However, I would note CEOs have been way off the charts in compensation for years. I'd say either get CEOs on a similar scale as other employees (at least the same page!) or reward everyone according to revenue tied to their accomplishments.
In this cost and metric obsessed era, maybe Google is on to something?
There are those who will start assuming that they are forever entitled to big bucks and increase their spending accordingly (otherwise known as the NBA Syndrome) and there are those who will use it to save and invest. I am reminded of a story I read about a Nevada brothel that ran investment seminars for the working girls on the basis that they were making very good money for a limited time and needed to plan accordingly.
What I see is the possibility for corporate influence. If advanced technology is seen as a key business driver then engineers get invited to the planning meetings and have a chance to be heard. When the Internet was new and scary CxO's listened to their engineers about what they had to do. This is the first step to returning to that kind of influence.
The short answer is no! But I guess it's all relative. Most people who have stayed in their current job for more than a year have at least subconsciencely decided that they are getting enough compared to the effort required to get a different job.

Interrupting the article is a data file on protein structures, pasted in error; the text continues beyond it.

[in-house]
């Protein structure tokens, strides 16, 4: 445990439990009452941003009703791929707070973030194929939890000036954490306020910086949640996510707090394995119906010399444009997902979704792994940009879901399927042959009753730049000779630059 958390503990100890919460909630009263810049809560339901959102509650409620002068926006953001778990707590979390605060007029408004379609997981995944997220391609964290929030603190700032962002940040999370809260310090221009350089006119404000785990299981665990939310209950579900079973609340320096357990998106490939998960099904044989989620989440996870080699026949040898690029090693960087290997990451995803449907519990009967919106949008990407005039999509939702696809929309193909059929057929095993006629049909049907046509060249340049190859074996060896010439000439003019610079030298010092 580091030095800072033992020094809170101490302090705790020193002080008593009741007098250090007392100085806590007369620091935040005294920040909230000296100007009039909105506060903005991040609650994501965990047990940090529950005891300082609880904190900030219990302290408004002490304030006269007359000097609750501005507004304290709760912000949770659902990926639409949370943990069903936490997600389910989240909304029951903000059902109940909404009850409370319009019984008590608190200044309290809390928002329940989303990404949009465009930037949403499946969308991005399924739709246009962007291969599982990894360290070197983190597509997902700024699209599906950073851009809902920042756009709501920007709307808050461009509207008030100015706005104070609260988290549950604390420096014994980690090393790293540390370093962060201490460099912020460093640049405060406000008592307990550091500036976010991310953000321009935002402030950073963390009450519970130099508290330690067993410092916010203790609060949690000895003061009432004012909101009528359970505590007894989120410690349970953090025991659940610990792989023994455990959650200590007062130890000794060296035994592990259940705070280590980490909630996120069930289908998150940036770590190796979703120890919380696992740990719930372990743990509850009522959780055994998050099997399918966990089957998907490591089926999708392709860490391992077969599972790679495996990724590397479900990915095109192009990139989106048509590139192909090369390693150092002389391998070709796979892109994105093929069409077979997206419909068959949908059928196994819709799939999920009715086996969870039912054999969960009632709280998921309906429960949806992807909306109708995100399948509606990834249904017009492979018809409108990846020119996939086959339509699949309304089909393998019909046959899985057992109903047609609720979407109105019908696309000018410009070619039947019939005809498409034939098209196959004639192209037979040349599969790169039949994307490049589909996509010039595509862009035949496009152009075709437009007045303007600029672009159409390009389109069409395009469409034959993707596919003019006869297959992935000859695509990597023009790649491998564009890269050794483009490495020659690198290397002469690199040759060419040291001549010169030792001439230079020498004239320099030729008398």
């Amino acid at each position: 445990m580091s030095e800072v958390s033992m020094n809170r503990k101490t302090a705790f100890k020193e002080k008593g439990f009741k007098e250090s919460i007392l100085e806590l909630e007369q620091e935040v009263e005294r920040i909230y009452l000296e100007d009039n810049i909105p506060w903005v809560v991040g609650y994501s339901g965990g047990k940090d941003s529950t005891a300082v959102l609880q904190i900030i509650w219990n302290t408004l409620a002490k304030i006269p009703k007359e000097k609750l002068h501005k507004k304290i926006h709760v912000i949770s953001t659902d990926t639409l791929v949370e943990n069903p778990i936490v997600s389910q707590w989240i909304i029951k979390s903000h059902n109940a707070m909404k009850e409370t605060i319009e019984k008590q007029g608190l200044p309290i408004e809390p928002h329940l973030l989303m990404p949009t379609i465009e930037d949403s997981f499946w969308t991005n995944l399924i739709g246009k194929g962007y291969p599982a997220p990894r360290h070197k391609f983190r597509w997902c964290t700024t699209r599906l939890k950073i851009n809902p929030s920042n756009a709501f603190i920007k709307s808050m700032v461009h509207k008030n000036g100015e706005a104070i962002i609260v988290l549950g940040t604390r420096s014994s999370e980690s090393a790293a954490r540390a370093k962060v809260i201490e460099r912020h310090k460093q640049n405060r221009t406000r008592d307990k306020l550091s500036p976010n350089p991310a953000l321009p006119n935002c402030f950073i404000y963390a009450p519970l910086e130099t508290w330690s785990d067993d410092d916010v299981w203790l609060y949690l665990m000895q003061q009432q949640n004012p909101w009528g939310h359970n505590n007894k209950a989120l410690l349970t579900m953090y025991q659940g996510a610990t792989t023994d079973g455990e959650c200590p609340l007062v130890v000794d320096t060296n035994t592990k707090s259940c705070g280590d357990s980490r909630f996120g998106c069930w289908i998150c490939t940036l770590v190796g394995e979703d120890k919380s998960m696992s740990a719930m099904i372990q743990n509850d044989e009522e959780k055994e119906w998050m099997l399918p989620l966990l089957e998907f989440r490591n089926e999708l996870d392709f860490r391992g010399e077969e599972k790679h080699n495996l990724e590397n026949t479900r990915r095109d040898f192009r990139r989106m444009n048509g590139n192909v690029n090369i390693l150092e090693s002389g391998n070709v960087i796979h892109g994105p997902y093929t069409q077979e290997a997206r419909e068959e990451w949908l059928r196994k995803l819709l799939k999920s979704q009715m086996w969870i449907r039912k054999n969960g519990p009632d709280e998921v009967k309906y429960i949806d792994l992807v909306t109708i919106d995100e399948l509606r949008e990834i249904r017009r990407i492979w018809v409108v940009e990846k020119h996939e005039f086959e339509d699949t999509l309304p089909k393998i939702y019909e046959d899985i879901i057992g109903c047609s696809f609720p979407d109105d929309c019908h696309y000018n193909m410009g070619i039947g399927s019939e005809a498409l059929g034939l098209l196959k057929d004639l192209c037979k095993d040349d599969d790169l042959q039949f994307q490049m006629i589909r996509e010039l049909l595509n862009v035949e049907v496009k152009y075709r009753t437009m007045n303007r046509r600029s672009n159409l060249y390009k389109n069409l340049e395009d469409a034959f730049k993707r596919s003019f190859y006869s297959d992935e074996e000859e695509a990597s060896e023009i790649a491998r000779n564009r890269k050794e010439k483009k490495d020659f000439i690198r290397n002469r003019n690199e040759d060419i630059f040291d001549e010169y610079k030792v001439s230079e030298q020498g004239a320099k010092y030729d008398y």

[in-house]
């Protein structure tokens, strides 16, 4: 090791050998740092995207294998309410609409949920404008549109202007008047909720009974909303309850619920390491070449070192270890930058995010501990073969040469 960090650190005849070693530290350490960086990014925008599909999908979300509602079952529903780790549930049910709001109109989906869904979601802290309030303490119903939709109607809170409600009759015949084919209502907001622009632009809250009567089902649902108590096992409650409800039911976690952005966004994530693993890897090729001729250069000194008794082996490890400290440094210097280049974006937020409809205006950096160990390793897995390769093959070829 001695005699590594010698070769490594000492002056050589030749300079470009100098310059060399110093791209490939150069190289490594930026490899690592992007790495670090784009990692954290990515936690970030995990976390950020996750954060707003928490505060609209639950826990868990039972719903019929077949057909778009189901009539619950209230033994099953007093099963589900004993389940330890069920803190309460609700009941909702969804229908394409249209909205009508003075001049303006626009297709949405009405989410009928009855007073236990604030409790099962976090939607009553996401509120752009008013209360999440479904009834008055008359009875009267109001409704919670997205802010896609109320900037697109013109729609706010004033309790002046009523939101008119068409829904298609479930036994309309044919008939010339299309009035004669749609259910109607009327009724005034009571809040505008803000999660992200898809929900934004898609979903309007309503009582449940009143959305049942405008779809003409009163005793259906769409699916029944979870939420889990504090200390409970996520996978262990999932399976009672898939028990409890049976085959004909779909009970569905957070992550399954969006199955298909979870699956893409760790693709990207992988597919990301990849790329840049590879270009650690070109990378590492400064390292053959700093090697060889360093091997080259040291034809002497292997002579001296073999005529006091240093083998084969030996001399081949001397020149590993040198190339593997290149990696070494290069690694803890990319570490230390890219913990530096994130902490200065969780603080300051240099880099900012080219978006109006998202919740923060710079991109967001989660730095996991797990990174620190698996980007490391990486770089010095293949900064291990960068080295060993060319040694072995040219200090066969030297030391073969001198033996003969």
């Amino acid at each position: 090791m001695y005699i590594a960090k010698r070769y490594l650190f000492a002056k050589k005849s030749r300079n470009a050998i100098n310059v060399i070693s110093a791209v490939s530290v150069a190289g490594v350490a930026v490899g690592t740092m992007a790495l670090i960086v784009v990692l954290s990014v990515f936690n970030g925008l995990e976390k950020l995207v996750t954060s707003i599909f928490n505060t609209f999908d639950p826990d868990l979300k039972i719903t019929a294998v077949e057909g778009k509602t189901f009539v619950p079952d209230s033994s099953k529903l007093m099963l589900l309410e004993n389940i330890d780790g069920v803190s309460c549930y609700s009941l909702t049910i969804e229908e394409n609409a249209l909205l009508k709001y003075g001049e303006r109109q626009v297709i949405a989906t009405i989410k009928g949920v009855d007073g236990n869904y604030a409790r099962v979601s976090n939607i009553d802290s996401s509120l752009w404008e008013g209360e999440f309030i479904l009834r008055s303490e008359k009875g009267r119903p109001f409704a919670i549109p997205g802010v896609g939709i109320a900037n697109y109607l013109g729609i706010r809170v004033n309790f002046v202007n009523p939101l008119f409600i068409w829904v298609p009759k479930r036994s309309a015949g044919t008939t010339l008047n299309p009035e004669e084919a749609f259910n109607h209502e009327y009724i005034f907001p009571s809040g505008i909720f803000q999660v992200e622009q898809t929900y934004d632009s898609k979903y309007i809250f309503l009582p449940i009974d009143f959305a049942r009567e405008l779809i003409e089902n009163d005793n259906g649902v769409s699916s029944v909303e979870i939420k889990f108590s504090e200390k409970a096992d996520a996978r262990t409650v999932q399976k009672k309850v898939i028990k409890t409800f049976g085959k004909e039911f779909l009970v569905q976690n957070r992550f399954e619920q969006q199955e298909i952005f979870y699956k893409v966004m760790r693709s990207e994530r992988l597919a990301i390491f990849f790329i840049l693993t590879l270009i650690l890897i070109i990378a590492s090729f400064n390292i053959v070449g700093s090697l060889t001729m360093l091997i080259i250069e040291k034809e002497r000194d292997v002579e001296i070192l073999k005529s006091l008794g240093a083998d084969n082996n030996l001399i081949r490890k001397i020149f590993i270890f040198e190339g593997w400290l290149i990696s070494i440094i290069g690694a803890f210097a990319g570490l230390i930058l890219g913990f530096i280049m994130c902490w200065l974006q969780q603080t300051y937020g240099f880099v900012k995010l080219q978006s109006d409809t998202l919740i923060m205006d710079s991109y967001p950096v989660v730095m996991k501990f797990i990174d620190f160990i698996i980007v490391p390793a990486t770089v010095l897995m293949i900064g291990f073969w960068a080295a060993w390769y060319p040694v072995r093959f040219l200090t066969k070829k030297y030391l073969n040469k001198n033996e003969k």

It's funny that we read about engineering shortages when talking about immigration but if we look at the IEEE salary survey, salaries are down and not keeping up with inflation.
The salaries being so high has some downside too. People get used to these big bucks and their expenses match with that. Reasonable salaries ang job satisfacion is good to have. But that is never a realty. But yes if you have the knowledge and there is business need then you get really rocket high salary. And trust me the more you get the more you want.
The rank and file would work even harder to be superstars. Even though people know, deep inside, that only few of them will make it in the end, it would not stop them from trying because the potential rewards are very high.
Personally, I cannot think of a better way to attract more people into Engineering. We must beat showbiz and elite sport at their own game!
Engineers are now starting to get paid for their true value, which arguably has not been case for a long time, but it is now, and Google is at heart of this.
While I, too, get excited about people making lots of money, I am not a big fan of this whole culture of Valley's obsession with "your worth." I get that we need superstars. But what about rank and file engineers who work just as hard and make your next products sing?
David Patterson, known for his pioneering research that led to RAID, clusters and more, is part of a team at UC Berkeley that recently made its RISC-V processor architecture an open source hardware offering. We talk with Patterson and one of his colleagues behind the effort about the opportunities they see, what new kinds of designs they hope to enable and what it means for today’s commercial processor giants such as Intel, ARM and Imagination Technologies.